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Video: Playing Guitar Hero 3 one-handed with pedal controller

Via AbleGamers.com

This video shows a Guitar Hero pedal controller in action. Designed by console-hacker guru Benjamin Heckendorn specifically for a customer, it allows someone to play Guitar Hero 3 one-handed:

National Federation of the Blind vs. Target: Virtual world ramifications?

Via Gameculture.com

On August 27, 2008, the National Federation of the Blind (NFB) and Target announced a $6 mil settlement in a class-action lawsuit concerning the inaccessibility of the Target.com website to blind users.

A major bone of contention in the suit, filed by the NFB in February 2006, was whether the Americans with Disabilities Act applies only to physical spaces, or to virtual ones as well. Target argued:

"Target.com is not a place of public accommodation within the meaning of the ADA, and therefore plaintiffs cannot state a claim under the ADA. Specifically...the complaint is deficient because it does not allege that 'individuals with vision impairments are denied access to one of Target’s brick and mortar stores or the goods they contain.'” (PDF of the decision available at Disability Rights Advocates).

"Life as a Disabled Gamer"

Life as a Disabled Gamer is a guest editorial at Game|Life by Andrew Monkelban, a gamer with cerebral palsy who plays one-handed. His piece covers a lot of important issues, but what most interested me was the kinds of games he likes and doesn't like to play, and why:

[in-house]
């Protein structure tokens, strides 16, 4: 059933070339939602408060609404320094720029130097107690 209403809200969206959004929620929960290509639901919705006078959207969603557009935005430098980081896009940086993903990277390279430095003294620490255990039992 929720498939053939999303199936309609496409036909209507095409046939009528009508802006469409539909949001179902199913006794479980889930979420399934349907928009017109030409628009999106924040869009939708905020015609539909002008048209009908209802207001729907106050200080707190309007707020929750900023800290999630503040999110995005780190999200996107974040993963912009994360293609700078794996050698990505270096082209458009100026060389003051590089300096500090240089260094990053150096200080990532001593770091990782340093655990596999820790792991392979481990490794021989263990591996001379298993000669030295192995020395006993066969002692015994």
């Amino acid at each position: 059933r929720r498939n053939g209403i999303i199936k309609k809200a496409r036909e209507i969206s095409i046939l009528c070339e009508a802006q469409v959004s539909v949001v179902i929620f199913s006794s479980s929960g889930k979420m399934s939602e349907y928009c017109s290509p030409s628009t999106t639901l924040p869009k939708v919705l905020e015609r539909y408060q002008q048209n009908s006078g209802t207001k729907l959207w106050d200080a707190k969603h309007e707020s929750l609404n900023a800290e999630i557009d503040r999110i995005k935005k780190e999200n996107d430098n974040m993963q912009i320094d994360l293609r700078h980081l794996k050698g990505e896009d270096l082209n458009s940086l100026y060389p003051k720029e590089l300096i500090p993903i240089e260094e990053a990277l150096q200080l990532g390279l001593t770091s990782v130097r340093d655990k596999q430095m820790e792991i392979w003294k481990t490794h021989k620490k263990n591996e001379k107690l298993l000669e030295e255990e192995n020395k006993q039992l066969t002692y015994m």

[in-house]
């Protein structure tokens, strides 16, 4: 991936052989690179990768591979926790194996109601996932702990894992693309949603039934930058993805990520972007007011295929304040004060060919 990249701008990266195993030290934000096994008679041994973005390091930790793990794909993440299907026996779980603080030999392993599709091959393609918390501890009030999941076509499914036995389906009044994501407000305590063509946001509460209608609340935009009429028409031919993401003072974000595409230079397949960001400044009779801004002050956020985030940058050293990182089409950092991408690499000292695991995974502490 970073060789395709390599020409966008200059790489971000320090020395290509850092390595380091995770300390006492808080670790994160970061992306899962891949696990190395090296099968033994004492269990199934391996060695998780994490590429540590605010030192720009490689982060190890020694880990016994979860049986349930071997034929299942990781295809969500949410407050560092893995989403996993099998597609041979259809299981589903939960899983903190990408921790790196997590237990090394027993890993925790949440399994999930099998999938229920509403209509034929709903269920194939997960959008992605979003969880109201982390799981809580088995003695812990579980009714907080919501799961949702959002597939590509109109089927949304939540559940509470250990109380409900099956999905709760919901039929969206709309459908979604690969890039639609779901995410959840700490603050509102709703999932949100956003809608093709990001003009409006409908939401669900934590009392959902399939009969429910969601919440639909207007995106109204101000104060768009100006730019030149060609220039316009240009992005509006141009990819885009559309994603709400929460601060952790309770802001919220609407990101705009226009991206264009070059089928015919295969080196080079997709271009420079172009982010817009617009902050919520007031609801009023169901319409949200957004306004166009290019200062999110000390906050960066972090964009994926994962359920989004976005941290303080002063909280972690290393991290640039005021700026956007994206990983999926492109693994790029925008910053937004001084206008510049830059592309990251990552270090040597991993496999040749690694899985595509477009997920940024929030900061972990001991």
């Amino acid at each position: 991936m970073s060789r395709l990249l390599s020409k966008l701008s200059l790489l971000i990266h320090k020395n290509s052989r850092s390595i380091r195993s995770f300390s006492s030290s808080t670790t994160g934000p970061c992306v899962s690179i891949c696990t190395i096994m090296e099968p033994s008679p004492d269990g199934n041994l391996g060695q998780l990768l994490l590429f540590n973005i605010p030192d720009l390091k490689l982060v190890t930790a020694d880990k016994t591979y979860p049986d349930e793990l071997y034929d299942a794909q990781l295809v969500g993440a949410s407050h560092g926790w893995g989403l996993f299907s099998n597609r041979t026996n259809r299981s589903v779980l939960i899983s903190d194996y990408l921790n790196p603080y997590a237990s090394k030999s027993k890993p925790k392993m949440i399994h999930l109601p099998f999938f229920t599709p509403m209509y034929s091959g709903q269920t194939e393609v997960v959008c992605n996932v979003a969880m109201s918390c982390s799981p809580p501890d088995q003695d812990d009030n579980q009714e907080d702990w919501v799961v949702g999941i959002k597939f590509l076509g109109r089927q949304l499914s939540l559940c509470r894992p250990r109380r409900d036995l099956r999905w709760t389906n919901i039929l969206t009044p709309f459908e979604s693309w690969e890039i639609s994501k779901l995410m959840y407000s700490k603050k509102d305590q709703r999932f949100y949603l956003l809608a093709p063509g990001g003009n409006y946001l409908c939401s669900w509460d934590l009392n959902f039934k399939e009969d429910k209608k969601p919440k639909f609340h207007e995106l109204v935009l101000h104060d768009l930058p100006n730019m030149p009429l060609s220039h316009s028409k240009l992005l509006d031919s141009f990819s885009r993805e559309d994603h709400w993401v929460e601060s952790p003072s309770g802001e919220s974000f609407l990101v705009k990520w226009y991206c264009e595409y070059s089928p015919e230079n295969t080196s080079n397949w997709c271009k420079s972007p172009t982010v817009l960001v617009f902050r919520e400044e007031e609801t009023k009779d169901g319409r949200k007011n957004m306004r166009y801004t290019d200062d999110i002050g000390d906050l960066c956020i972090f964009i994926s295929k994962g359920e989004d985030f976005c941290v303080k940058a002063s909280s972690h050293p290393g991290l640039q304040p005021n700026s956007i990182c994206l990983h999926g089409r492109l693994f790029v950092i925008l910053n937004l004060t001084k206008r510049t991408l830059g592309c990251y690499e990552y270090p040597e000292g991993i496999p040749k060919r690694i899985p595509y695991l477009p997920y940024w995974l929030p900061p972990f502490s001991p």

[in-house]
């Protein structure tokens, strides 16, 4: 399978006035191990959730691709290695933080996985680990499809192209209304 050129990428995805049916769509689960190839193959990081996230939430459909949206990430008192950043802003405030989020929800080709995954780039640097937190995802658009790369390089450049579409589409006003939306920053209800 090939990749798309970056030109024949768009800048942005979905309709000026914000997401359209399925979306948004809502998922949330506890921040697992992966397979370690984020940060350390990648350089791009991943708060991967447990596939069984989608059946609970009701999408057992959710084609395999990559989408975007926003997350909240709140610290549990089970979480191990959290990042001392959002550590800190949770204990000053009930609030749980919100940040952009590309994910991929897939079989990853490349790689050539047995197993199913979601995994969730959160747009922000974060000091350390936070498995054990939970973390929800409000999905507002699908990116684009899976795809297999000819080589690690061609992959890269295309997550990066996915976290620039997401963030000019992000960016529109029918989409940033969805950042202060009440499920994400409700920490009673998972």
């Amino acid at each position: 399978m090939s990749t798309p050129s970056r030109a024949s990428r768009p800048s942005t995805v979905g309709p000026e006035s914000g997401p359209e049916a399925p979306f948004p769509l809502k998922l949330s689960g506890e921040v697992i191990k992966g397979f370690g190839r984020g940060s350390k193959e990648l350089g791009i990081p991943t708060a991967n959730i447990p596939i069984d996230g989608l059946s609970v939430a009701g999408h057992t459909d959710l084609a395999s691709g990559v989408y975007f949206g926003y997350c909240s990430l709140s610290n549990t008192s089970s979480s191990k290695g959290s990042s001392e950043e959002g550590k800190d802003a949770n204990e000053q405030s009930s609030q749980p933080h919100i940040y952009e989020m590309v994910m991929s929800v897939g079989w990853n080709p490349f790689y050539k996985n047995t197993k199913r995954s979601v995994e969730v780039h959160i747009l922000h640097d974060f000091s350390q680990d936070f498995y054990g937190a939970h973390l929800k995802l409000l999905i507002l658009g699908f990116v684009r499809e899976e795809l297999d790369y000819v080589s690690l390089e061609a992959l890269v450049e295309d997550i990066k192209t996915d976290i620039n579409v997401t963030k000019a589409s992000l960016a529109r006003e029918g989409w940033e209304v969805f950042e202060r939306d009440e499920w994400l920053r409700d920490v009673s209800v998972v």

Up until recently, I've played predominately roleplaying games, with some focus on fighters. However, with the inclusion of online multi-player and other networking features in games and consoles, I've been able to try different titles and genres (i.e. Devil May Cry 4, Grand Theft Auto 4, and Mass Effect).

One example of a genre I can't play is shooters. Mass Effect is in this genre, and I had trouble playing it, due to the controls being too complicated for one-handed gaming. When you need to hold the controller a certain way, it causes problems when needing to reach some buttons.

Gamers are an incredibly diverse group of people, and I don't think most game developers or publishers (or indeed, most gamers, myself included) fully realize just how diverse we are. Can controllers with sensitive analog sticks and lots of little buttons be adapted for someone who needs a larger, simpler setup? Are there certain games and genres that gamers with certain impairments can't play because of the barriers involved? If so, are these barriers truly "just the way things are" or can we fix them? For instance, can we make audio cue-intensive survival horror games and first-person-shooters accessible to Deaf and hard of hearing gamers? (See the Doom 3 closed-captioning/transcription mod).

By blogging about gaming and disability, I hope to examine these and other questions. And, of course, alert readers to some really cool technology and people.

Super Smash Bros. adventure

Because of a visual-spatial disability, I don't know how to get many places on my own; I wasn't able to get anywhere alone at all until I graduated from college. This kind of freedom is still new to me, and going anywhere without my mom or a friend makes me all giddy, like a 16-year-old with a driver's license.

Ubisoft pulls MindQuiz: Why are some gamers so angry about it?

What Ubisoft did isn't particularly shocking. They made a mistake—one especially easy to make when you're a French publisher releasing a game to an English-speaking market—and they fixed it. But I'm amazed at how angry some gamers are about it.

Video games don't make us more empathetic?

Film critic Roger Ebert says that video games are not art. A movie, he says, involves "total authorial control": filmmakers tell their stories, and we in the audience follow their leads. But in a video game, the audience are the storytellers to a large extent. So how can there be a cohesive vision of anything?
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